All Hallows Eve or Halloween originated in Ireland 2000 years ago. It is believed to have started with the ancient Celtic festival of Samhain, a holiday before the Celtic New Year (then celebrated on November 1st).
Folk lit bonfires and wore costumes to ward off ghosts as this day marked the end of the summer harvest and the beginning of the ‘dark’. Celts believed that on this night, the line between life and death blurred, as this time was often associated with demise of vulnerable people due to the inclement weather.
In AD43 the Roman Empire had conquered most of the Celtic territory and their beliefs had integrated with the Celts Samhain. Feralia; a day in late October to commemorated the passing of the dead and also a day to honour Pomona, the Roman goddess of fruit and trees. Pomona’s symbol is the apple and incorporated with Samhain, this could be where the Halloween tradition of bobbing from apples comes from.
By the 9th century Christianity had spread to the Celts and in 1000AD, the church introduced All Saints Day on 2nd November, a holiday sanctioned by the church and a day to honour the dead. This is widely understood today as an attempt by the church to replace the Celtic festival of Samhain.
All Saints Day was also called All-hallows or All Hallowmas from Middle English Alholowmesse. The Celtic Samhain festival on the night before then became All Hallows Eve and eventually Halloween.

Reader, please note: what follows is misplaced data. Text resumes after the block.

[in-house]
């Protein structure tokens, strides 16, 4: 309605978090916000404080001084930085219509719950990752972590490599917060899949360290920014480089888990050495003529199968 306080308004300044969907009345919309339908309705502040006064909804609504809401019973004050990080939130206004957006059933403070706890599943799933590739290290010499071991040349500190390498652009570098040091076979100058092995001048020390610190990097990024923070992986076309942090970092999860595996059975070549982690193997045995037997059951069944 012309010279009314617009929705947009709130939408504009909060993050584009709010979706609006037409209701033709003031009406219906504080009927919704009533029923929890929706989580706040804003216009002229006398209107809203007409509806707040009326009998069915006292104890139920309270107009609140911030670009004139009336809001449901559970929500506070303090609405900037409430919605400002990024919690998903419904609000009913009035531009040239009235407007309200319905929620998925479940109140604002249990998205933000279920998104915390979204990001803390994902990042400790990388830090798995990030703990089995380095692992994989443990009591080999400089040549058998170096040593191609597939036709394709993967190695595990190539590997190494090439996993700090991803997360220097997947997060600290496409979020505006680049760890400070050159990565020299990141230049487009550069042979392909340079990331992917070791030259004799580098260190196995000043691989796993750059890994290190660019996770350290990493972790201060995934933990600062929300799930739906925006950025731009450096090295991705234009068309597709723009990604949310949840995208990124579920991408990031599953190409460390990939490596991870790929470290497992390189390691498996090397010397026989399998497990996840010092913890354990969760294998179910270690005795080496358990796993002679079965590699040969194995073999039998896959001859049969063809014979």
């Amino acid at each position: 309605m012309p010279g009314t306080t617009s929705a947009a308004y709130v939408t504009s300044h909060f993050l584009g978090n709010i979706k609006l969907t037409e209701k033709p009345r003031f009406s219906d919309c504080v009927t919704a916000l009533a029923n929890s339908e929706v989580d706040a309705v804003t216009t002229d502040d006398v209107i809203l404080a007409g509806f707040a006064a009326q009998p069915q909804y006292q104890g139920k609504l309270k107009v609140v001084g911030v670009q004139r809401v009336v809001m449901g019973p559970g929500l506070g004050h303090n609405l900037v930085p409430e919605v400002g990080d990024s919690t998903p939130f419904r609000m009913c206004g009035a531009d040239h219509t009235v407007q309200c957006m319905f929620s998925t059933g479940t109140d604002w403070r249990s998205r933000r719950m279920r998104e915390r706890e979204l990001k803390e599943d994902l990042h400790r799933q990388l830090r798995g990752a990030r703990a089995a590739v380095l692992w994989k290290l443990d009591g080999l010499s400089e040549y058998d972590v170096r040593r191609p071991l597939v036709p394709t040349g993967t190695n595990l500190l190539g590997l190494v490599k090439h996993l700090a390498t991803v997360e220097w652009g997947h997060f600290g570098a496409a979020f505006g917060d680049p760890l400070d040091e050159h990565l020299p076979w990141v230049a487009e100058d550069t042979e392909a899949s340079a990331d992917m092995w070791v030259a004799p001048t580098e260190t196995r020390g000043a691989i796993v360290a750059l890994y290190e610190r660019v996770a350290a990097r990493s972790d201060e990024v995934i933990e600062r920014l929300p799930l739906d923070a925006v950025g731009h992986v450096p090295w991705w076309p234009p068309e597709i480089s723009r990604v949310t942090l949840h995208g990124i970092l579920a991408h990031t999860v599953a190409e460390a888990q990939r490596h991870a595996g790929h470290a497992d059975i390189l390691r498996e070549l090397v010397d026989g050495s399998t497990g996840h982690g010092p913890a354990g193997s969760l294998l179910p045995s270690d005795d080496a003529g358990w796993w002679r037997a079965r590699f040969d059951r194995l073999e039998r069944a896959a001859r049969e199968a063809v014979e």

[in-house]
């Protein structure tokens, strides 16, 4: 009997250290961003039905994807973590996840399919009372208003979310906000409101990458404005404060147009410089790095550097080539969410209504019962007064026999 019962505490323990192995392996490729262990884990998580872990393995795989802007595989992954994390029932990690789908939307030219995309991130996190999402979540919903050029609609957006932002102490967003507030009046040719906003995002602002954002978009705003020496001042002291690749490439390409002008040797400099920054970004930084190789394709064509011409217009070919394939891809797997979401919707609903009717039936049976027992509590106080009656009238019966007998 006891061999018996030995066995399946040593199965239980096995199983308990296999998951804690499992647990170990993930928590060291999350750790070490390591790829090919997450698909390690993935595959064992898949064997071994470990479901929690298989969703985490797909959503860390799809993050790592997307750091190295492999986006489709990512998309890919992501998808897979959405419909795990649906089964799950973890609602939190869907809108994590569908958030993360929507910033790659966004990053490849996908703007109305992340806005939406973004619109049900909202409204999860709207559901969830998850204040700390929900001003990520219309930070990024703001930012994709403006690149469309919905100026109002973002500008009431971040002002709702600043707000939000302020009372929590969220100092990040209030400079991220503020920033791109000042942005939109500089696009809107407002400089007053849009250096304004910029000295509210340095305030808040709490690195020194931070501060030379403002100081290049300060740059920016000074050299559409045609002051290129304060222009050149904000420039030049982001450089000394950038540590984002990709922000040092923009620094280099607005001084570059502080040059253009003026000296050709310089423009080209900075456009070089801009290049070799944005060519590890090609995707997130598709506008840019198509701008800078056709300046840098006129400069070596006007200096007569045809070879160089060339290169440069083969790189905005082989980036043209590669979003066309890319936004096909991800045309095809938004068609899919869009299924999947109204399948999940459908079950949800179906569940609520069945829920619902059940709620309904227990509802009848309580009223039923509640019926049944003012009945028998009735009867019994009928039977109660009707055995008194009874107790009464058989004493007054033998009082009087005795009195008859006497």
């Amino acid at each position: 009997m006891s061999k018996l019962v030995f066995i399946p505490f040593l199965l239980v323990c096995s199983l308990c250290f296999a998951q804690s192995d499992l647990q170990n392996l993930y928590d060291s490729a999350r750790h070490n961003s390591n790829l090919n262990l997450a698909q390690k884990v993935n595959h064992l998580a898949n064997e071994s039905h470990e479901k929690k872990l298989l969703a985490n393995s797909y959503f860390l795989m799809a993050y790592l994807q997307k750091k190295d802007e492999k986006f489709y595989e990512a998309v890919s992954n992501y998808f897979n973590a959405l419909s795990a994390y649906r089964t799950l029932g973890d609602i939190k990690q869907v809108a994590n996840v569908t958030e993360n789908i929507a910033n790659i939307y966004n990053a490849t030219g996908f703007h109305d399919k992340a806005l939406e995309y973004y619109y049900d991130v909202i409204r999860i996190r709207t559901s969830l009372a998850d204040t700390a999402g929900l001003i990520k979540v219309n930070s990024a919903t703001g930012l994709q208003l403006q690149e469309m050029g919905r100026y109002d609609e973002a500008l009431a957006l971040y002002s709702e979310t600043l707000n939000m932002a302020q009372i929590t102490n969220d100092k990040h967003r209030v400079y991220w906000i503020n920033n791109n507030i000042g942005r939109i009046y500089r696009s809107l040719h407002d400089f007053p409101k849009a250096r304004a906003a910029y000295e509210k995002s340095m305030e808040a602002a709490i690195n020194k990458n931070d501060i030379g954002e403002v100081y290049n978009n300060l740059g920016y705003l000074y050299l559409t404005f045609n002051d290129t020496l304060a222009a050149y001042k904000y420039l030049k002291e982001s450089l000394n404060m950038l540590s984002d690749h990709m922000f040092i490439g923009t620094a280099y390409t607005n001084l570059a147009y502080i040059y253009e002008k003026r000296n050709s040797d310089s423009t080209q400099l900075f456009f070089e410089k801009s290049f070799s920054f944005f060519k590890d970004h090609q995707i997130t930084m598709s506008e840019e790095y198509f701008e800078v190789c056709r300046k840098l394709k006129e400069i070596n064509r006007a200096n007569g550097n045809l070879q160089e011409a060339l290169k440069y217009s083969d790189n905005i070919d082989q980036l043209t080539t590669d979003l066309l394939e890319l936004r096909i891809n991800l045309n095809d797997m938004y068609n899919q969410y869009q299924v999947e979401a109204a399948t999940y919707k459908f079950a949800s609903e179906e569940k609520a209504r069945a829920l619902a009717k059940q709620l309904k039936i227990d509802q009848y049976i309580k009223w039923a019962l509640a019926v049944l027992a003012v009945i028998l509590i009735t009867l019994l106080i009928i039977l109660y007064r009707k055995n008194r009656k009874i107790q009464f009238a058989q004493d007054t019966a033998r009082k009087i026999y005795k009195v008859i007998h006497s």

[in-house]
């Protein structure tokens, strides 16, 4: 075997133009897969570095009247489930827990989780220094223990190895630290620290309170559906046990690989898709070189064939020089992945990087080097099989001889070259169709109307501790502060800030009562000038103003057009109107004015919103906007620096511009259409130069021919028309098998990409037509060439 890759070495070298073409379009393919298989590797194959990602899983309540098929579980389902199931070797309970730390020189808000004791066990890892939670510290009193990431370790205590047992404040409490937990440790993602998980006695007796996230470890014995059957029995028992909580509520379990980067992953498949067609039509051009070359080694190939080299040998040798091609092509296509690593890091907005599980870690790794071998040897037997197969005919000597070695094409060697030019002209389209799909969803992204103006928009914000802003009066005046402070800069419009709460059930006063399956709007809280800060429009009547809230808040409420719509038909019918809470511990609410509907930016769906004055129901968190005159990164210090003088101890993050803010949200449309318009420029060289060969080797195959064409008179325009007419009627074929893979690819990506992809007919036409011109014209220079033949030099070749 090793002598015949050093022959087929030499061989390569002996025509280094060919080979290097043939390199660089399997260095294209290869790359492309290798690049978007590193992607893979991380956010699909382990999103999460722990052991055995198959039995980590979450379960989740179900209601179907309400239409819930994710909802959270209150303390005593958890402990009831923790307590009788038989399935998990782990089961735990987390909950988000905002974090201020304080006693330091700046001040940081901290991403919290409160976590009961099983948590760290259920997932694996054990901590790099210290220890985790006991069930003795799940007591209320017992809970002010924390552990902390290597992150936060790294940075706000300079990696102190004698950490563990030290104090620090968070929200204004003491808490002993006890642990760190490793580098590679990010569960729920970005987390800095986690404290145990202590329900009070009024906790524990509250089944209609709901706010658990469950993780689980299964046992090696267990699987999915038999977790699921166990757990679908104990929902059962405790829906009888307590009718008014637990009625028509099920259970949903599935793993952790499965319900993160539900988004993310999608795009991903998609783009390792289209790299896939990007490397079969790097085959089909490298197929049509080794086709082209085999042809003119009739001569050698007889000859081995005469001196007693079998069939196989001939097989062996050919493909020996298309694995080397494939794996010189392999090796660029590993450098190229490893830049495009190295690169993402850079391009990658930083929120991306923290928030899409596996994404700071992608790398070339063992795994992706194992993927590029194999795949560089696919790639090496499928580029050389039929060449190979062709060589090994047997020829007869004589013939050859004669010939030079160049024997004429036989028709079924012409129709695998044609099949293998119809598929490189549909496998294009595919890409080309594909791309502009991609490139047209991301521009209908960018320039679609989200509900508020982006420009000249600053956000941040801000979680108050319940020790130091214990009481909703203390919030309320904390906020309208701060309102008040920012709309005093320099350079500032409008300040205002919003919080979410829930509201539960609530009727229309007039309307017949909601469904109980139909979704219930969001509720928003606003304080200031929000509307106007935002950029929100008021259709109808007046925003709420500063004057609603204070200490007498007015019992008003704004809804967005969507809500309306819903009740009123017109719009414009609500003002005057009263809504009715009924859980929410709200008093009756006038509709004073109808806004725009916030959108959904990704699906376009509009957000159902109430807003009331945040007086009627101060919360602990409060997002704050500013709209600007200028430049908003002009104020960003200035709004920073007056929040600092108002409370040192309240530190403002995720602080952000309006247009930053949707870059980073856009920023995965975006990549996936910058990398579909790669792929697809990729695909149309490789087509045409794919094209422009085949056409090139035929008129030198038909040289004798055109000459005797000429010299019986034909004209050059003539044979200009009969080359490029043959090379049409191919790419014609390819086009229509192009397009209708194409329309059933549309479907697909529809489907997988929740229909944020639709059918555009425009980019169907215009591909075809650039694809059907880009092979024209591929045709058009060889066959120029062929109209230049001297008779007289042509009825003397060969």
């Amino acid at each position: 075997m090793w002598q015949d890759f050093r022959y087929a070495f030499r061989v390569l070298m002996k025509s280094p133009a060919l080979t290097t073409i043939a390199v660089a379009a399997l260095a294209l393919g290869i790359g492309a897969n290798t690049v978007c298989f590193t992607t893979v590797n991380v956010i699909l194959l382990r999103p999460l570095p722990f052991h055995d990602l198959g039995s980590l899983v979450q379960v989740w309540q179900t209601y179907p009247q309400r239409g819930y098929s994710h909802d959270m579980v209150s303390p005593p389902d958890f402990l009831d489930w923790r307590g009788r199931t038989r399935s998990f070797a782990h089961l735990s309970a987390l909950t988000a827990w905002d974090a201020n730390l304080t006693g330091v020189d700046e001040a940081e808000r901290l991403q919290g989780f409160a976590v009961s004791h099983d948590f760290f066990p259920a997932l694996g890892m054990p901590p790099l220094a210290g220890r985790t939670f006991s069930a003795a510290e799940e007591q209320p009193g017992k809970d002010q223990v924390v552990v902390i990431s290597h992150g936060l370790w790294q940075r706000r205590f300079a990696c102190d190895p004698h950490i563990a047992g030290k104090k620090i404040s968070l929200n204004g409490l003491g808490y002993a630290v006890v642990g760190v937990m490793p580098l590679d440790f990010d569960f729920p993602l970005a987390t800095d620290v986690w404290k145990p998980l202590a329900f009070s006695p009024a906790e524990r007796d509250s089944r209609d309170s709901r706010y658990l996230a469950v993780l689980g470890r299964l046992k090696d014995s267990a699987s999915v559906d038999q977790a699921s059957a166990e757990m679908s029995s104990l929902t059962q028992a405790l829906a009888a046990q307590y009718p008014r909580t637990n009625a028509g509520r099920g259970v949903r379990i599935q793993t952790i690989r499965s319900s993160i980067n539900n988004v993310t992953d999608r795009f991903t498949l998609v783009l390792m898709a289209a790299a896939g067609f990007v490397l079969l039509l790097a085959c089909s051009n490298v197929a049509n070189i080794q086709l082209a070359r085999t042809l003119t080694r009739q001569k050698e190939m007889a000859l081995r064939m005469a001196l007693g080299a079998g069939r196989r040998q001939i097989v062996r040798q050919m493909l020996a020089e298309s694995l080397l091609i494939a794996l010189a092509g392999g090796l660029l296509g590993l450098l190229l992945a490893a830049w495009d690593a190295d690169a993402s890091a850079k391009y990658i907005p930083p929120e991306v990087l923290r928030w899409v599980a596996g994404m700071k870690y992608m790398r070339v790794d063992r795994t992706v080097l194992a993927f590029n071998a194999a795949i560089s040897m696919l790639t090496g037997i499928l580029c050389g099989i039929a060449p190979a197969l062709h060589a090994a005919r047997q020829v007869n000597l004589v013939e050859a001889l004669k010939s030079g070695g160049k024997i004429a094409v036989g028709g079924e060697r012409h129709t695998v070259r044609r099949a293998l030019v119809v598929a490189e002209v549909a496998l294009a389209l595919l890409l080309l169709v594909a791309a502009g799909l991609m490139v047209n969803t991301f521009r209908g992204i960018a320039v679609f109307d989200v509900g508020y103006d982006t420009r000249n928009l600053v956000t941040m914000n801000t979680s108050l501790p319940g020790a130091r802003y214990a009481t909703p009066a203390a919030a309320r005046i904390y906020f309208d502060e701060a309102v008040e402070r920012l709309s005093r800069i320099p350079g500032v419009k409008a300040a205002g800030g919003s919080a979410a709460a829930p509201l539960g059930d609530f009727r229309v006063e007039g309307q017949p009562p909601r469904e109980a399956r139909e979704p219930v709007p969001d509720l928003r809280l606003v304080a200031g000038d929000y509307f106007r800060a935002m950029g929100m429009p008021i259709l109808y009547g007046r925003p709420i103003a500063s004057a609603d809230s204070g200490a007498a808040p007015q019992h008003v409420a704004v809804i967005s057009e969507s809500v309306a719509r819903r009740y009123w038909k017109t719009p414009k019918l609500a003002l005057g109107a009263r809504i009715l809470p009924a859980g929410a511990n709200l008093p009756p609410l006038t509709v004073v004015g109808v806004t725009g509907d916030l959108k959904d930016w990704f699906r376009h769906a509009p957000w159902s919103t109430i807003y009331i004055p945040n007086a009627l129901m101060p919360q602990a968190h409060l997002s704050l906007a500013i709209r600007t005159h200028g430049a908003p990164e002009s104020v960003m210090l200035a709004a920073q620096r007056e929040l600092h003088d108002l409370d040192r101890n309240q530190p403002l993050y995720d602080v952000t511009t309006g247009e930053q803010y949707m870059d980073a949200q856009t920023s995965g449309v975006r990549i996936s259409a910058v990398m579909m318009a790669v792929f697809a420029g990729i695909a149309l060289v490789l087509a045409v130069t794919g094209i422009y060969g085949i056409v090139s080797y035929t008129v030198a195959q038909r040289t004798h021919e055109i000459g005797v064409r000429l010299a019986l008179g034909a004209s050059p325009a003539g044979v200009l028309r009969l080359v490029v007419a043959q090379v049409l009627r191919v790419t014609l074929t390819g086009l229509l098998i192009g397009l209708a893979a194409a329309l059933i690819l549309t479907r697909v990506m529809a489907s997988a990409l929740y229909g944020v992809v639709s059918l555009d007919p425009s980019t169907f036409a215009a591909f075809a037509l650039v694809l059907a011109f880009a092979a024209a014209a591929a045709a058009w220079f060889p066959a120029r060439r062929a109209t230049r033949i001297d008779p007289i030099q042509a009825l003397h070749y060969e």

Halloween became popular in Maryland, America and the southern parts due to their European ethnicity and beliefs. This mixed with Native American Indian culture gave rise to an American version of Halloween. Celebrations would include ‘play parties’ to celebrate the harvest with neighbours telling ghost stories and playing ‘trick or treat’.
In the mid to latter half of the 19th century, an influx of immigrants to America (especially Irish immigrants leaving the potato famine of 1846 behind) led to national celebrations of Halloween and in the late 1800′s Halloween became a time for Americans to get together to celebrate with friends and family. Parents were swayed by newspapers and community leaders to make Halloween less frightening; hence by the start of the twentieth century Halloween had lost most of its religious and superstitious beginnings.
American communities and schools in the 1920′s tried to keep this a family event, but by the 1930’s vandalism was occurring and ‘trick or treat’ was being reintroduced. Trick or treating dated back to All Saints Day when poor people would beg for food and families would give them soul cakes in return for the promise to pray for the family’s deceased.
“Jack-o’-lanterns” was an Irish folktale about a man named Stingy Jack. Turnips and potatoes were carved to represent Stingy Jack and as Irish immigrants moved to America; a pumpkin was used instead and was left outside household windows and doorways to frighten away Stingy Jack and other evil spirits.
Even though Halloween has been reincarnated in several ways in the last two thousand years, its roots are still deeply Celtic and in Londerry, Ireland, present day celebrations are on a par with those in the USA.